The Sailor in the Wardrobe

Hugo Hamilton

Following on from the success of ‘The Speckled People’, Hugo Hamilton’s new memoir has at its heart the story of a summer he spent working at a local harbour in Ireland, at a time of tremendous fear and mistrust.

Young Hugo longs to be released from the confused identity he has inherited from his German mother and Irish father, but the backdrop of his mother’s shame at the hands of Allied soldiers in the aftermath of World War II, along with his German cousin’s mysterious disappearance somewhere on the Irish West Coast and the spiralling troubles in the north, seems determined to trap him in history. In an attempt to break free of his past, Hugo rebels against his father’s strict and crusading regime and turns to the exciting new world of rock and roll, still a taboo subject in the family home.

His job at the local harbour, rather than offering a welcome respite from his speckled world, entangles him in a bitter feud between two fishermen – one Catholic, one Protestant. Hugo listens to the missing persons bulletins going out on the radio for his German cousin, and watches the unfolding harbour duel end in drowning before he can finally escape the ropes of history.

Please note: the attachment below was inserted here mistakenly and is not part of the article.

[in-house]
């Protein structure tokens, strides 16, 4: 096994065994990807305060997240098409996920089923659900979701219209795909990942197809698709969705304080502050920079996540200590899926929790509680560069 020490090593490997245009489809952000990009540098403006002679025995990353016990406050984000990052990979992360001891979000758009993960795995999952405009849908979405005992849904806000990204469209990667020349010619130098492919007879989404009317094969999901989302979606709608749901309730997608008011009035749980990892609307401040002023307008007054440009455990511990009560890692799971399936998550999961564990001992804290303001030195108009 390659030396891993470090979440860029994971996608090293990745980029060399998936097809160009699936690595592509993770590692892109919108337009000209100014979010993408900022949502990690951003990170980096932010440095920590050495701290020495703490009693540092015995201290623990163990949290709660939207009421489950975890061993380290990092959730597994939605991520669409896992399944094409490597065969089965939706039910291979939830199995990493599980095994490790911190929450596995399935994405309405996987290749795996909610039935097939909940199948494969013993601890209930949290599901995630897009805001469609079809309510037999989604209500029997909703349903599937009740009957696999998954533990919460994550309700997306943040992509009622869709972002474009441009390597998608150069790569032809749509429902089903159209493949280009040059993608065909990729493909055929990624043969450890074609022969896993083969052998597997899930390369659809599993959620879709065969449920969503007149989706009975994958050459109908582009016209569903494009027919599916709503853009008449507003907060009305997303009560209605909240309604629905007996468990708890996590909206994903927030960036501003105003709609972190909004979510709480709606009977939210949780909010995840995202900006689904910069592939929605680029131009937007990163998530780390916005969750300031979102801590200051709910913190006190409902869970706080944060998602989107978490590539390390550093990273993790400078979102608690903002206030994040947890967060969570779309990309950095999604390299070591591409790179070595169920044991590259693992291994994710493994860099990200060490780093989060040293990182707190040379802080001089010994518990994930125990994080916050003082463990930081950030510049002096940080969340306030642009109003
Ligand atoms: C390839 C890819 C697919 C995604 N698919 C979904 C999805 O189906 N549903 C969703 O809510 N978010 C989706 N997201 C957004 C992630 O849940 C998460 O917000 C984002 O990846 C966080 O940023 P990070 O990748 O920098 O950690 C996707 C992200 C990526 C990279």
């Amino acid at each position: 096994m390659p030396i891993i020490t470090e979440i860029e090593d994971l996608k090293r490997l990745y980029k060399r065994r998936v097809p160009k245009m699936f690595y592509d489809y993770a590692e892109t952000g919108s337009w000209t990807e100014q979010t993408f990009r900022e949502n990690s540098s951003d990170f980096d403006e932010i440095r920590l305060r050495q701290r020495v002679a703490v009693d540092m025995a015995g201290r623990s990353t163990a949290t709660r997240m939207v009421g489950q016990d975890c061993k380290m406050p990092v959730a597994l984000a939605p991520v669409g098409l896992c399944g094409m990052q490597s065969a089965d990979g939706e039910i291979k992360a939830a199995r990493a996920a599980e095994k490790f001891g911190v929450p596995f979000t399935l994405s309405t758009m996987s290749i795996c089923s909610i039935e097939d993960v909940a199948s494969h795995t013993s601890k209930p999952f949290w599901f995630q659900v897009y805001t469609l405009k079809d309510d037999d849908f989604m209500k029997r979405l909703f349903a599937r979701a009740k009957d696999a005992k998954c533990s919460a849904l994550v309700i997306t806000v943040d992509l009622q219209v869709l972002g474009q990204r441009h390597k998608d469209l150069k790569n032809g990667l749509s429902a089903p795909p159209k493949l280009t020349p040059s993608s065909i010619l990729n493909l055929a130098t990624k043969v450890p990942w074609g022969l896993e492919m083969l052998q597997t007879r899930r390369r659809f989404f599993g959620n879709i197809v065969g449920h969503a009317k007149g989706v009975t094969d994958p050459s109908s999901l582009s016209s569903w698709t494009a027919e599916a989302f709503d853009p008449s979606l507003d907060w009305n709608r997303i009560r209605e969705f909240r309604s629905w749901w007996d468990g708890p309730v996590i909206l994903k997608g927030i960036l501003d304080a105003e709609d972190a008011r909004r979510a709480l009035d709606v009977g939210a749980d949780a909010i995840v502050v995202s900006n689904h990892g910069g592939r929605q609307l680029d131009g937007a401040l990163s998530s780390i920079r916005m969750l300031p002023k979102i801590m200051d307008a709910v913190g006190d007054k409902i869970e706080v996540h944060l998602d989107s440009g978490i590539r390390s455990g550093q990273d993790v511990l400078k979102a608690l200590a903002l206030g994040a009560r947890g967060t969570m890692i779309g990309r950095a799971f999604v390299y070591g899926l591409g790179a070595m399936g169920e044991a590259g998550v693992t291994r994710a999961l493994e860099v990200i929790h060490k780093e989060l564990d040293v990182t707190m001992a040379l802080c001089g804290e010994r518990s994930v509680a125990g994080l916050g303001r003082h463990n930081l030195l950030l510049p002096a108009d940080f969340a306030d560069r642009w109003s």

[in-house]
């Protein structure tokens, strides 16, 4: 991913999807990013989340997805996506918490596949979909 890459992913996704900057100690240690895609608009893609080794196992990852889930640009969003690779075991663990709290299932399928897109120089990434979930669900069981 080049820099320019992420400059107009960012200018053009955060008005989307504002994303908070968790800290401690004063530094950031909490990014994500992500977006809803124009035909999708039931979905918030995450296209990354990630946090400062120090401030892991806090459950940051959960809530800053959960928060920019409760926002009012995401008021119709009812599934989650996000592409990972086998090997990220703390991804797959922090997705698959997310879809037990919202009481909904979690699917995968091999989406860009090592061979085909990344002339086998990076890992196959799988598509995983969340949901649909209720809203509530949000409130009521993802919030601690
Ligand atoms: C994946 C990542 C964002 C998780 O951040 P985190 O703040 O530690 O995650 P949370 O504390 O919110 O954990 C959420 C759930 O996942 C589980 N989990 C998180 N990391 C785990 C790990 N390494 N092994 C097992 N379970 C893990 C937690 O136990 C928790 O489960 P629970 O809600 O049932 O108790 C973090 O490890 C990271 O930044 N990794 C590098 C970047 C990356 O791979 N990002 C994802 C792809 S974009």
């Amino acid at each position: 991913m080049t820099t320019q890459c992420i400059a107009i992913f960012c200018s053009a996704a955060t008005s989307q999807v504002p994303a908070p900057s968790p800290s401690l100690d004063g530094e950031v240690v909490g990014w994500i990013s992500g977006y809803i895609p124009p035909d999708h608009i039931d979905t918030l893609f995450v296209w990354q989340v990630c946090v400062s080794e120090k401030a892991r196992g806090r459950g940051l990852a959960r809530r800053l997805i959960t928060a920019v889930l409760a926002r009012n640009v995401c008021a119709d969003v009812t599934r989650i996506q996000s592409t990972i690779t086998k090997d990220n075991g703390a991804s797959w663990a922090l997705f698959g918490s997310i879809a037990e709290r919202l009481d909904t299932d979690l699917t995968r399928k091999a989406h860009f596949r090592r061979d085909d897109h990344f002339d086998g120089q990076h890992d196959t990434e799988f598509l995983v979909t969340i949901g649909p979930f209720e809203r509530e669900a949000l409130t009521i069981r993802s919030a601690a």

Reviews of The Sailor in the Wardrobe

    • Praise for ‘The Speckled People’:
    • ‘Hamilton’s first masterpiece. To read “The Speckled People” is to remember why great writing matters. A book for our times, and probably of all time.’ Joseph O’Connor
    • ‘A wonderful book…thoughtful and compelling, smart and original, beautifully written…Hamilton has done an awful lot more with his strange and oddly beautiful childhood than just write it down.’ Nick Hornby, Sunday Times
    • ‘This is the most gripping book I’ve read in ages. And it’s beautifully written: what could have been safe memories are made new-lived and real in this fascinating, disturbing and often very funny memoir.’ Roddy Doyle
    • ‘An extraordinary achievement…a wonderful, subtle, problematic and humane book. It is about Ireland as well as about a particular family, but it is also about alternatives and complexities anywhere. It is about the speckled nature of the world, which, for all its violence, remains fresh to its perceivers.’ George Szirtes, Irish Times
    • ‘This story about a battle over language and defeat “in the language wars” is also a victory for eloquent writing, crafty and cunning in its apparent simplicity.’ Hermione Lee, Guardian